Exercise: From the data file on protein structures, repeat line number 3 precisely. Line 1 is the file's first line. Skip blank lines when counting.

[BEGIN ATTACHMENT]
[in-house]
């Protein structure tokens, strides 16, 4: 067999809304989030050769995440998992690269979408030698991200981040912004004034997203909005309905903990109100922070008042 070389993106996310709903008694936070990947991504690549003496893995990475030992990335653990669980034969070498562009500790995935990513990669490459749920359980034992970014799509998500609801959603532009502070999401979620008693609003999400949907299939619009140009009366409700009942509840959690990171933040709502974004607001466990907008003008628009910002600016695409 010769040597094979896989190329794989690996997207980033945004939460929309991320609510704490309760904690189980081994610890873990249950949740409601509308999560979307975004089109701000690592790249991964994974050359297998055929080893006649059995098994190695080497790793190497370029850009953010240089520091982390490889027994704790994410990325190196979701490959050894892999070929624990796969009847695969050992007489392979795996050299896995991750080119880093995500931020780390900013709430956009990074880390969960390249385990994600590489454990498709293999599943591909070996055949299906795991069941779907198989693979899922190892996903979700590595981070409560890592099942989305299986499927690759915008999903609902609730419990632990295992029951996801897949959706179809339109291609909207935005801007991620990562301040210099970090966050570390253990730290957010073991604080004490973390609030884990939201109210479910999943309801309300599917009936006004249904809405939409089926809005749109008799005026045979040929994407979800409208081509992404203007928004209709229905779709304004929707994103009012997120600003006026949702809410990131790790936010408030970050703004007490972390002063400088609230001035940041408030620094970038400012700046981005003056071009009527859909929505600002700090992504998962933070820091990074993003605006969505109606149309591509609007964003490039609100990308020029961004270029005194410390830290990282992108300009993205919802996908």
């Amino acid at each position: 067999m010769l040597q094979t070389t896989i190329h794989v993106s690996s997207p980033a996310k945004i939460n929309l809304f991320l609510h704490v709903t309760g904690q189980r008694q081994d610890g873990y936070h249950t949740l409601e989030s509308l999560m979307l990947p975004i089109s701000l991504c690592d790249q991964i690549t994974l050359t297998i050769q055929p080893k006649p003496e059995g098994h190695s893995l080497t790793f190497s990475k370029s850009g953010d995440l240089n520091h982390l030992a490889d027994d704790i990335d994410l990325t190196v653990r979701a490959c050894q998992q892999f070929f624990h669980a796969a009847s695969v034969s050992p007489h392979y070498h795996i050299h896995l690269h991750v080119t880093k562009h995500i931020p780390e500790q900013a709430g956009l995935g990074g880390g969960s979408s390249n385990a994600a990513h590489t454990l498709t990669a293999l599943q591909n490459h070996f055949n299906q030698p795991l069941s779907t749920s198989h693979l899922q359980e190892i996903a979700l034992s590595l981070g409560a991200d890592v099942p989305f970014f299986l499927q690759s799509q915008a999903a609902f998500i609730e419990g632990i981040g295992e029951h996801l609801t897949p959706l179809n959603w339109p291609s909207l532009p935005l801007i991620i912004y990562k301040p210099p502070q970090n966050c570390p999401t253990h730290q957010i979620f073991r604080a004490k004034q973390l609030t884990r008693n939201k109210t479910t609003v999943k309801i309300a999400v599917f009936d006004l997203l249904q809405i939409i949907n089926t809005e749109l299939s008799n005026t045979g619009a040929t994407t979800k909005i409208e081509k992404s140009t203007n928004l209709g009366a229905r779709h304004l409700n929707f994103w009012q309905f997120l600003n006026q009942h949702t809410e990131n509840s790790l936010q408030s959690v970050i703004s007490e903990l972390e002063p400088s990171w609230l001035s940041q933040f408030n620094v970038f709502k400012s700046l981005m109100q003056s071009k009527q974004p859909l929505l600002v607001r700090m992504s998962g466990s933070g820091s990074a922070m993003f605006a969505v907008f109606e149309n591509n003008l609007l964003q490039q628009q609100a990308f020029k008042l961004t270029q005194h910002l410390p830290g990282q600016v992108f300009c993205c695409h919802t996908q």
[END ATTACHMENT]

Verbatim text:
């Amino acid at each position: 067999m010769l040597q094979t070389t896989i190329h794989v993106s690996s997207p980033a996310k945004i939460n929309l809304f991320l609510h704490v709903t309760g904690q189980r008694q081994d610890g873990y936070h249950t949740l409601e989030s509308l999560m979307l990947p975004i089109s701000l991504c690592d790249q991964i690549t994974l050359t297998i050769q055929p080893k006649p003496e059995g098994h190695s893995l080497t790793f190497s990475k370029s850009g953010d995440l240089n520091h982390l030992a490889d027994d704790i990335d994410l990325t190196v653990r979701a490959c050894q998992q892999f070929f624990h669980a796969a009847s695969v034969s050992p007489h392979y070498h795996i050299h896995l690269h991750v080119t880093k562009h995500i931020p780390e500790q900013a709430g956009l995935g990074g880390g969960s979408s390249n385990a994600a990513h590489t454990l498709t990669a293999l599943q591909n490459h070996f055949n299906q030698p795991l069941s779907t749920s198989h693979l899922q359980e190892i996903a979700l034992s590595l981070g409560a991200d890592v099942p989305f970014f299986l499927q690759s799509q915008a999903a609902f998500i609730e419990g632990i981040g295992e029951h996801l609801t897949p959706l179809n959603w339109p291609s909207l532009p935005l801007i991620i912004y990562k301040p210099p502070q970090n966050c570390p999401t253990h730290q957010i979620f073991r604080a004490k004034q973390l609030t884990r008693n939201k109210t479910t609003v999943k309801i309300a999400v599917f009936d006004l997203l249904q809405i939409i949907n089926t809005e749109l299939s008799n005026t045979g619009a040929t994407t979800k909005i409208e081509k992404s140009t203007n928004l209709g009366a229905r779709h304004l409700n929707f994103w009012q309905f997120l600003n006026q009942h949702t809410e990131n509840s790790l936010q408030s959690v970050i703004s007490e903990l972390e002063p400088s990171w609230l001035s940041q933040f408030n620094v970038f709502k400012s700046l981005m109100q003056s071009k009527q974004p859909l929505l600002v607001r700090m992504s998962g466990s933070g820091s990074a922070m993003f605006a969505v907008f109606e149309n591509n003008l609007l964003q490039q628009q609100a990308f020029k008042l961004t270029q005194h910002l410390p830290g990282q600016v992108f300009c993205c695409h919802t996908q």